Does it seem as if your hearing aid batteries lose their charge too quickly? Here are some surprising reasons that could happen. What is the average amount of time that your hearing aid batteries should keep a charge? Anywhere from 3 to 7 days is typical. That range is pretty wide. As a matter of fact, it’s so wide that it probably can’t help you predict what should be happening with your hearing aid. Things could suddenly go quiet when you’re trying to hear the cashier at the grocery store after 4 days of battery power. Or maybe on day 5, you’re having an enjoyable conversation with friends when you suddenly feel really alone because you can’t hear what anyone is saying. Now, you’re watching TV. You can no longer hear the news. Hold on, it’s only day 2. Yes, occasionally they even drain before that 3-day mark. It’s not just annoying. You’re missing out on life because you don’t know how much juice is left in your hearing aids. Here are the likely culprits if your hearing aid batteries die too soon.
A Battery Can be Drained by Moisture
Did you know that humans are one of the few species that produce moisture through their skin? We do it to cool off. We do it to get rid of excess toxins or sodium in the blood. You might also live in a climate that’s humid and moist. The air vent in your hearing aid can get clogged by this additional moisture and it will be less efficient. Moisture can also interact with the chemicals of the battery causing it to drain faster. Here are a few steps you can take to prevent moisture-caused battery drain:
- When you store your hearing aids, open the battery door
- Get a dehumidifier for your hearing aids
- Don’t keep your hearing aids in the bathroom, kitchen or other moist conditions
- if your storing them for several days or more, remove the batteries
Batteries Can be Drained by Advanced Hearing Aid Features
You get a much better hearing aid today than you did even a decade ago. But these extra features can cause batteries to run down faster if you’re not keeping an eye on them. Don’t stop using your favorite features. But be aware that if you stream music all day from your smartphone to your hearing aids, you’ll need to change the battery sooner. Noise-canceling, Bluetooth, multichannel, tinnitus relief — all of these added functions can deplete your battery.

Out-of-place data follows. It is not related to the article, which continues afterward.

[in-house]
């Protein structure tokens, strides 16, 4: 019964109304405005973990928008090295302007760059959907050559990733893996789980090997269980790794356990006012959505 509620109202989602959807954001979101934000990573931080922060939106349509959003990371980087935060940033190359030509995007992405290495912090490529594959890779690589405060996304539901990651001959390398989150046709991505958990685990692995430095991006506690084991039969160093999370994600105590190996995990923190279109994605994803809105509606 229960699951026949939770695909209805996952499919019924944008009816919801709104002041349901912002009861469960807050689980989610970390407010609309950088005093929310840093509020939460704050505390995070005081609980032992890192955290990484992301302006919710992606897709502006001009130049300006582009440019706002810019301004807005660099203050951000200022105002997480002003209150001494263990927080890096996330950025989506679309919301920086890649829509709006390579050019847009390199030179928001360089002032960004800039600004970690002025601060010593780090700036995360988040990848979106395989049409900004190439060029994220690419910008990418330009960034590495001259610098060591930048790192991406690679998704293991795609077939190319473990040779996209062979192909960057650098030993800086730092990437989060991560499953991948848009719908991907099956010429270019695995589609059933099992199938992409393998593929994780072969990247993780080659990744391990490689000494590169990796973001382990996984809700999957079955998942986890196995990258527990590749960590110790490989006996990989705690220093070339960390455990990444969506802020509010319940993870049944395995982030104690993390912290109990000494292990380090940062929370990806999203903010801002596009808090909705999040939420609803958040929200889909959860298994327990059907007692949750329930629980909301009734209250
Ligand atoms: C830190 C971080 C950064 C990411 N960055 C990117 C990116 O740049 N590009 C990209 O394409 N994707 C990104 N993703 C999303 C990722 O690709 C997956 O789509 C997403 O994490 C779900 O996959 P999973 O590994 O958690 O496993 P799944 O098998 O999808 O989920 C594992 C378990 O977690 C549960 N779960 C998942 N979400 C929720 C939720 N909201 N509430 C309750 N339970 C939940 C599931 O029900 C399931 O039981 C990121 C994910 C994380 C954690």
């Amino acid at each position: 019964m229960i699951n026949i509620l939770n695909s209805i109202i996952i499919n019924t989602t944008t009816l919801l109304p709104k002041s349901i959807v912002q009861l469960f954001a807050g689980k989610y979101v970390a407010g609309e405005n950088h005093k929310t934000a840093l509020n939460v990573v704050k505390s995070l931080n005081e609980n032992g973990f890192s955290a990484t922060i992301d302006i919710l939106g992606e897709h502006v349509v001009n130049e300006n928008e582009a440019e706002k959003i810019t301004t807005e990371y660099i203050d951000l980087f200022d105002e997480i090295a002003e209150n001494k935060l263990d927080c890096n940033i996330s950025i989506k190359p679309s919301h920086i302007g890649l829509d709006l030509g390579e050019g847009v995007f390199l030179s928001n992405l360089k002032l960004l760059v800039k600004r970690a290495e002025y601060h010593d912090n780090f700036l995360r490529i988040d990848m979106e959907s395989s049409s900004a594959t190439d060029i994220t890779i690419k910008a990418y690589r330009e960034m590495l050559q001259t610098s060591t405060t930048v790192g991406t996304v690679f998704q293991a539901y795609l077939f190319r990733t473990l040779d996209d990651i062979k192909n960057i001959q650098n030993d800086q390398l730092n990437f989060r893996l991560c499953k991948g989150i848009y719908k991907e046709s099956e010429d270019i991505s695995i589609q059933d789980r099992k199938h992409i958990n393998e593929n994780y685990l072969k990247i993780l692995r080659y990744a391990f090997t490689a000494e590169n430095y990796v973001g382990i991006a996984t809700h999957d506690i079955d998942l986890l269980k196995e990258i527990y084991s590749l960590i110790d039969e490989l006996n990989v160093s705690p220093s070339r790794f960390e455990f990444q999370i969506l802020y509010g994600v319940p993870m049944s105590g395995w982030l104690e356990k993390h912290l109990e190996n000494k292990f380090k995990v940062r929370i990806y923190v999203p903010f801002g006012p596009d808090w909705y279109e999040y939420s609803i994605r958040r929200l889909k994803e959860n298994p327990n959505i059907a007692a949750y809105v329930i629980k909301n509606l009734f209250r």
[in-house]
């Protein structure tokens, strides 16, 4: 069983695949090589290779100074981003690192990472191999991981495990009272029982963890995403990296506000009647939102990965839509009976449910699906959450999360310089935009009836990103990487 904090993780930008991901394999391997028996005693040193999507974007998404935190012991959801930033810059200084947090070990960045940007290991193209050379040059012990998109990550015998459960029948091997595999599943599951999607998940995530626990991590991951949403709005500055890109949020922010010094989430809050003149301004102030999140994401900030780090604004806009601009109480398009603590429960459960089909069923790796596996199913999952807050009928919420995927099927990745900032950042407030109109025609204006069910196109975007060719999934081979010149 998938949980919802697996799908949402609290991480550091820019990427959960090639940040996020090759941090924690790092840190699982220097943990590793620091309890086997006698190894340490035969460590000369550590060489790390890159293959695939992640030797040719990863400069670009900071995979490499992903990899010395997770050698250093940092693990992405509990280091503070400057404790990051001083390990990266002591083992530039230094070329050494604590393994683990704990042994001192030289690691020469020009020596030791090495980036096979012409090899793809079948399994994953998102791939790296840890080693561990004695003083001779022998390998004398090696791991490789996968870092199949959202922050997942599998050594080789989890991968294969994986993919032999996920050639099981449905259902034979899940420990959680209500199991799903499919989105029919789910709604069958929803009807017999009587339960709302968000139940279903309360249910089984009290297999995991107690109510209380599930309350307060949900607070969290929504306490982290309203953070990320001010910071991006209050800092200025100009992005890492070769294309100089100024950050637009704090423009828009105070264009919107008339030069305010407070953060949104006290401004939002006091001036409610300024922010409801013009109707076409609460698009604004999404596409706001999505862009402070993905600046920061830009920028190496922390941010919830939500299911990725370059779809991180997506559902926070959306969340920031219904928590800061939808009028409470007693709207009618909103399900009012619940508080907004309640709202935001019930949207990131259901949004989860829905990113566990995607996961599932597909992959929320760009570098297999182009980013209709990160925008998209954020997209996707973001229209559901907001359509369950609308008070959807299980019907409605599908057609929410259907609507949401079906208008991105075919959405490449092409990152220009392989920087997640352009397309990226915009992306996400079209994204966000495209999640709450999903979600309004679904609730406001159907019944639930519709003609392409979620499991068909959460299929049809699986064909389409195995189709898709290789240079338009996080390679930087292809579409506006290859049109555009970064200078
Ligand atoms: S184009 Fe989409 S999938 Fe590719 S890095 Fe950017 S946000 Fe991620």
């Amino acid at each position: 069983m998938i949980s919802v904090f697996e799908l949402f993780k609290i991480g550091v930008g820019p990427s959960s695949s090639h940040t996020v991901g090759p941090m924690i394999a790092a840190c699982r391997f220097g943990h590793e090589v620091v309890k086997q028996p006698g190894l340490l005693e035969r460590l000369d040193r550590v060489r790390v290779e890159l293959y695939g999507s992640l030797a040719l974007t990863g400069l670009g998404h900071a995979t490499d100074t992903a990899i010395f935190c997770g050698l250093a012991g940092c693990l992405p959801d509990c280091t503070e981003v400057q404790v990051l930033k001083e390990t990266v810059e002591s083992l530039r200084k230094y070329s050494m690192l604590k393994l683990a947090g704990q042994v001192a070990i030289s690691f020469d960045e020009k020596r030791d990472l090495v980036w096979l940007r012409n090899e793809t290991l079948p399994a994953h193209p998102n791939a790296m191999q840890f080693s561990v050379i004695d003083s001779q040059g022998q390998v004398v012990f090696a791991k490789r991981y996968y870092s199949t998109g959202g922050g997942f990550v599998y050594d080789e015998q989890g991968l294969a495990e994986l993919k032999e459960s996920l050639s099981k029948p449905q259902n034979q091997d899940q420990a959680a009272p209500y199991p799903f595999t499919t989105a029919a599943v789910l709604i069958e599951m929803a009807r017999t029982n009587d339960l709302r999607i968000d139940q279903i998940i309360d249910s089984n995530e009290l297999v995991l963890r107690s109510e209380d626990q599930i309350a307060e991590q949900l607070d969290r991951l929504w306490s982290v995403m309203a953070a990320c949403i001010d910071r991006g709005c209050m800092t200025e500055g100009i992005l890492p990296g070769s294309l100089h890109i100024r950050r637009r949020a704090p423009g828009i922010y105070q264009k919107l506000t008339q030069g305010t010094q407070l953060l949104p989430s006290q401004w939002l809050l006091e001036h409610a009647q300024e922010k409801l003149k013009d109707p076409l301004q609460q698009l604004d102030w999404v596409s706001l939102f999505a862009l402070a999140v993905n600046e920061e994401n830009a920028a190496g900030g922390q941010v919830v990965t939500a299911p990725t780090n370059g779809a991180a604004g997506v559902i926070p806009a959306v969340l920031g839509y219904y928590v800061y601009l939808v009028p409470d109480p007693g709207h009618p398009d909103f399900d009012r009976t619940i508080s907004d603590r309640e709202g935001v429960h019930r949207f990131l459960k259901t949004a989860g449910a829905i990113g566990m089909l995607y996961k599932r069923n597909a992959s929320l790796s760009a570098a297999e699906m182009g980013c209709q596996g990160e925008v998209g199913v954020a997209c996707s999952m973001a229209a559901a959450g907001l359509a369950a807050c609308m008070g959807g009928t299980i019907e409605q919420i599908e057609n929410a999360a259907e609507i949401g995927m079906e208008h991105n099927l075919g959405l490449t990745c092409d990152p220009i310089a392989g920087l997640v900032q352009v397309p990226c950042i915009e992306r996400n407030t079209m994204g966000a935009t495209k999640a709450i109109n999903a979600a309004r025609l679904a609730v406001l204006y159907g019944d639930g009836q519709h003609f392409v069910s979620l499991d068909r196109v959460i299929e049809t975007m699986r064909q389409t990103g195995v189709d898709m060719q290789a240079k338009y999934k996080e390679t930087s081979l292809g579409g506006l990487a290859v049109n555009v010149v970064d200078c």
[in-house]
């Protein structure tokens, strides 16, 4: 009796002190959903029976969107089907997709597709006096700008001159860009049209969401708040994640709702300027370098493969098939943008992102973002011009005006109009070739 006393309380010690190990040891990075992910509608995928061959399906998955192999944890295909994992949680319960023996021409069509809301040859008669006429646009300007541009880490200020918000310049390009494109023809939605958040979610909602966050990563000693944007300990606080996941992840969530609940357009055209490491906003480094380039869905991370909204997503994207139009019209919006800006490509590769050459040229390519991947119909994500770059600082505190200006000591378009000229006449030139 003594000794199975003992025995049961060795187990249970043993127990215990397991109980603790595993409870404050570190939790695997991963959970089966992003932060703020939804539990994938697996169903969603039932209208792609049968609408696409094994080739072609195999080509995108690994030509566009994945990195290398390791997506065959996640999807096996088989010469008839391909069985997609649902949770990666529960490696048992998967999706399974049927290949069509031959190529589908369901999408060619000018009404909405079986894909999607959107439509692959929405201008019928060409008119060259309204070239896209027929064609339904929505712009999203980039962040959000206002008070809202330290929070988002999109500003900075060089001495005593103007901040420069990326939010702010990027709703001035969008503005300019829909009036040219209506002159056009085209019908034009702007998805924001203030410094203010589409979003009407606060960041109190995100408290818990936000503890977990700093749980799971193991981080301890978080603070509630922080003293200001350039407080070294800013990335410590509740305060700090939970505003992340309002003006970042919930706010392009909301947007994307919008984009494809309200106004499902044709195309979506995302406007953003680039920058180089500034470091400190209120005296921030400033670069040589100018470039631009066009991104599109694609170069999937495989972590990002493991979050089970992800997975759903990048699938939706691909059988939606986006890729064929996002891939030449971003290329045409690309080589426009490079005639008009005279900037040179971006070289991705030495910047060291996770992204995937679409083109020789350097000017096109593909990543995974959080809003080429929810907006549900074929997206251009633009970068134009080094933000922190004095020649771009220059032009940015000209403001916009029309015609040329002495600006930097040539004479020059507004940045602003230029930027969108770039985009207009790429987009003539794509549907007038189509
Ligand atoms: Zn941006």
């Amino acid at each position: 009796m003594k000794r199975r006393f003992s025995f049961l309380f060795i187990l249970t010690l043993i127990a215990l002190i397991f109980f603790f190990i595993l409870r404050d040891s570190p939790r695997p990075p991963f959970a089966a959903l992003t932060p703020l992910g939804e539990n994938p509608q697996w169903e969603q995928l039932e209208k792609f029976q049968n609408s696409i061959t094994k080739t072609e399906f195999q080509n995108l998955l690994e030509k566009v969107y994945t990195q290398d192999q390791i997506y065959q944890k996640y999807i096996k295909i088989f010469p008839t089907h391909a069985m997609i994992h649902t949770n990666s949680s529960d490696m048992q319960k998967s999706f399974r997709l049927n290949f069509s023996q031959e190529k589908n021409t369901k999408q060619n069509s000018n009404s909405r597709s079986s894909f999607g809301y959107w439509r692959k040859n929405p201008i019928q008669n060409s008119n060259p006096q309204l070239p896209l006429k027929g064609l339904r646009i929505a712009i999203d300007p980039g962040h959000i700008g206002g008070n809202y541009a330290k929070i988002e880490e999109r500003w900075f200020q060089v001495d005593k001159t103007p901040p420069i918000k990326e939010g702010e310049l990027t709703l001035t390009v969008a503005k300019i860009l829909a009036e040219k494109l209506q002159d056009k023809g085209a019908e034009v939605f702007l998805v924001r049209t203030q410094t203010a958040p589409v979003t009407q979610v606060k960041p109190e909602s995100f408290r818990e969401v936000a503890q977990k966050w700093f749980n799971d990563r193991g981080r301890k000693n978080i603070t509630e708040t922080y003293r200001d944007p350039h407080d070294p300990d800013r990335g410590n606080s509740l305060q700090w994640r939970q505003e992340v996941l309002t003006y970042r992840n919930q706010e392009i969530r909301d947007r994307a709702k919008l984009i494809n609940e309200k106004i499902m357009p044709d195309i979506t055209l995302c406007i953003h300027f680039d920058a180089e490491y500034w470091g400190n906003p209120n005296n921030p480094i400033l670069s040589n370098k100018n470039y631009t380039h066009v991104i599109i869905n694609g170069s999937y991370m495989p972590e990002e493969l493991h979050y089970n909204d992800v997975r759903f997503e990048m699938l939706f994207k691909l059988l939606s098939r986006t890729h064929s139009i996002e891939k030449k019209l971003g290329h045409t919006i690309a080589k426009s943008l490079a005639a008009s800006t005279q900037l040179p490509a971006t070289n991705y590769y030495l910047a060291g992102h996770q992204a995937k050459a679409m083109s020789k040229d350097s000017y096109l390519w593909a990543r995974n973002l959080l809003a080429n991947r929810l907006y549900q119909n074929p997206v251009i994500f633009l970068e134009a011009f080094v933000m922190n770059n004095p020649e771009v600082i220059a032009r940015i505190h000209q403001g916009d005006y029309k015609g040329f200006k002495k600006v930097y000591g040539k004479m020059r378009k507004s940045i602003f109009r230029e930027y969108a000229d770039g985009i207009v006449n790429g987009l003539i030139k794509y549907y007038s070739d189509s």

Batteries Can be Impacted by Altitude Changes
Going from a low to high altitude can deplete your batteries, specifically if they’re on their older. When skiing, flying or climbing always brings some extra batteries.
Maybe The Batteries Aren’t Really Low
Some models will give you an alert when the battery starts to get too low. As a general rule, these warnings are giving you a “heads up”. They’re not actually saying the battery is dead. On top of this, sometimes an environmental change in humidity or altitude temporarily causes the charge to dip and the low battery alert gets triggered. In order to end the alarm, remove the batteries, and then put them back in. You may be able to get a few more hours or possibly even days out of that battery.
Handling Batteries Improperly
Wait until you’re about to use your hearing aid to pull the tab from the battery. Steer clear of getting dirt and skin oil on your hearing aid by cleaning your hands before touching them. Never freeze hearing aid batteries. It doesn’t lengthen their life as it could with other kinds of batteries. Basic handling mistakes like these can make hearing aid batteries drain faster.
Getting a Year’s Supply of Batteries Isn’t a Very Good Plan
When you can afford to do it, buying in bulk can be a smart plan. But the last few batteries in the pack most likely won’t have full power. Unless you don’t mind wasting a few, try to stay with a six month supply.
Buying Hearing Aid Batteries on The Web
It’s not an over-all critique of buying stuff on the web. There are some really good deals out in cyberspace. But some less honest people will sell batteries online that are very near to the expiration date. They may even be beyond their expiration date. So buyer beware.
There’s an expiration date on both zinc and alkaline batteries. If you were going to buy milk, you would check the expiration date. You need to use the same amount of care with batteries. If you want to get the most out of your pack, be sure the date is well in the future. If the website doesn’t state an expiration date, send the online vendor a message, or buy batteries from us. Only buy batteries from reliable sources.
Now You Can Get Rechargeable Hearing Aids
There are several reasons that hearing batteries might drain rapidly. But you can get more life out of your batteries by taking some precautions. You might also consider rechargeable hearing aids if you’re in the market for a new set. You dock them on a charger every night for a full day of hearing the next day. The rechargeable batteries only need to be replaced every few years.